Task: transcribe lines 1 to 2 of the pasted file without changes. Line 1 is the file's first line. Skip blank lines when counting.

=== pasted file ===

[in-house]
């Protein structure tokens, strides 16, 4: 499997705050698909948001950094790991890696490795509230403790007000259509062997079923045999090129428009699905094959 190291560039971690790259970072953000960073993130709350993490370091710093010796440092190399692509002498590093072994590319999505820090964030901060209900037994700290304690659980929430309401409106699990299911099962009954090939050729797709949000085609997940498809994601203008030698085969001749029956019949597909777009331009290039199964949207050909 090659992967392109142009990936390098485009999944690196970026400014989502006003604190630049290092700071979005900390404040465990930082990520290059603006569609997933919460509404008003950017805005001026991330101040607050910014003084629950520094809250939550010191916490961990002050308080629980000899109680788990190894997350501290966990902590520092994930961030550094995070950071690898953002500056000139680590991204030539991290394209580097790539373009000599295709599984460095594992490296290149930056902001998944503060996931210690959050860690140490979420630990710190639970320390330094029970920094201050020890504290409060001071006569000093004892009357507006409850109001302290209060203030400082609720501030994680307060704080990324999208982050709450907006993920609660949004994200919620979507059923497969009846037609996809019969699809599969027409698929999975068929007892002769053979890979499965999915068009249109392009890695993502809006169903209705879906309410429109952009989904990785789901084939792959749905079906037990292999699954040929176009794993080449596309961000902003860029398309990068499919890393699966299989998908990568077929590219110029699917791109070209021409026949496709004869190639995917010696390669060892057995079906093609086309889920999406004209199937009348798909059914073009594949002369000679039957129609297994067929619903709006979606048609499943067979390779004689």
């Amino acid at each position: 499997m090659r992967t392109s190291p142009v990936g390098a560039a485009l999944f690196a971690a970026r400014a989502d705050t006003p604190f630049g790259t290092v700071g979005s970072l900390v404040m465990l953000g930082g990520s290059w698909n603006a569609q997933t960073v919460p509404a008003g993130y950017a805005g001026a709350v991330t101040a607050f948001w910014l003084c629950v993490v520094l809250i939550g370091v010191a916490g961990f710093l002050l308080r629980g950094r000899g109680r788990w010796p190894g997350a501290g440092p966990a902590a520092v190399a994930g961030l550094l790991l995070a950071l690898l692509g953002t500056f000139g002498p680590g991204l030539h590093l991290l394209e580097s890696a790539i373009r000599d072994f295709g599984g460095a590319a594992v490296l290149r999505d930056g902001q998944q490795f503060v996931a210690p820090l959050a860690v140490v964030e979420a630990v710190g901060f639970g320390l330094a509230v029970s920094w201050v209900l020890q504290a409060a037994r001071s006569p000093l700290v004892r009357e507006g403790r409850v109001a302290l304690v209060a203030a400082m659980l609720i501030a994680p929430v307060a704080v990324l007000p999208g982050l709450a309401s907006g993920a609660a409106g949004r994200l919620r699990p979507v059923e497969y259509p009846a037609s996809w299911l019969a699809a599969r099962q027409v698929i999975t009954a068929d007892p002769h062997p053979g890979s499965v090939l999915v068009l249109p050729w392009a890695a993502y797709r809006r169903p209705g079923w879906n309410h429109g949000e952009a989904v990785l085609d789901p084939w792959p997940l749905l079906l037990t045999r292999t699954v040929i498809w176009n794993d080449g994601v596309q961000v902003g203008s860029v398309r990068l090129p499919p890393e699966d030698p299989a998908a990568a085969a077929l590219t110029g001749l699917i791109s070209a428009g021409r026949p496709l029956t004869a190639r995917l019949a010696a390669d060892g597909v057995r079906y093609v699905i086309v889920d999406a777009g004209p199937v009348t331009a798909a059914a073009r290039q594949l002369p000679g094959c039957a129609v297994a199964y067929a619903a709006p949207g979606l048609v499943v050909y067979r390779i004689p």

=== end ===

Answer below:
[in-house]
């Protein structure tokens, strides 16, 4: 499997705050698909948001950094790991890696490795509230403790007000259509062997079923045999090129428009699905094959 190291560039971690790259970072953000960073993130709350993490370091710093010796440092190399692509002498590093072994590319999505820090964030901060209900037994700290304690659980929430309401409106699990299911099962009954090939050729797709949000085609997940498809994601203008030698085969001749029956019949597909777009331009290039199964949207050909 090659992967392109142009990936390098485009999944690196970026400014989502006003604190630049290092700071979005900390404040465990930082990520290059603006569609997933919460509404008003950017805005001026991330101040607050910014003084629950520094809250939550010191916490961990002050308080629980000899109680788990190894997350501290966990902590520092994930961030550094995070950071690898953002500056000139680590991204030539991290394209580097790539373009000599295709599984460095594992490296290149930056902001998944503060996931210690959050860690140490979420630990710190639970320390330094029970920094201050020890504290409060001071006569000093004892009357507006409850109001302290209060203030400082609720501030994680307060704080990324999208982050709450907006993920609660949004994200919620979507059923497969009846037609996809019969699809599969027409698929999975068929007892002769053979890979499965999915068009249109392009890695993502809006169903209705879906309410429109952009989904990785789901084939792959749905079906037990292999699954040929176009794993080449596309961000902003860029398309990068499919890393699966299989998908990568077929590219110029699917791109070209021409026949496709004869190639995917010696390669060892057995079906093609086309889920999406004209199937009348798909059914073009594949002369000679039957129609297994067929619903709006979606048609499943067979390779004689």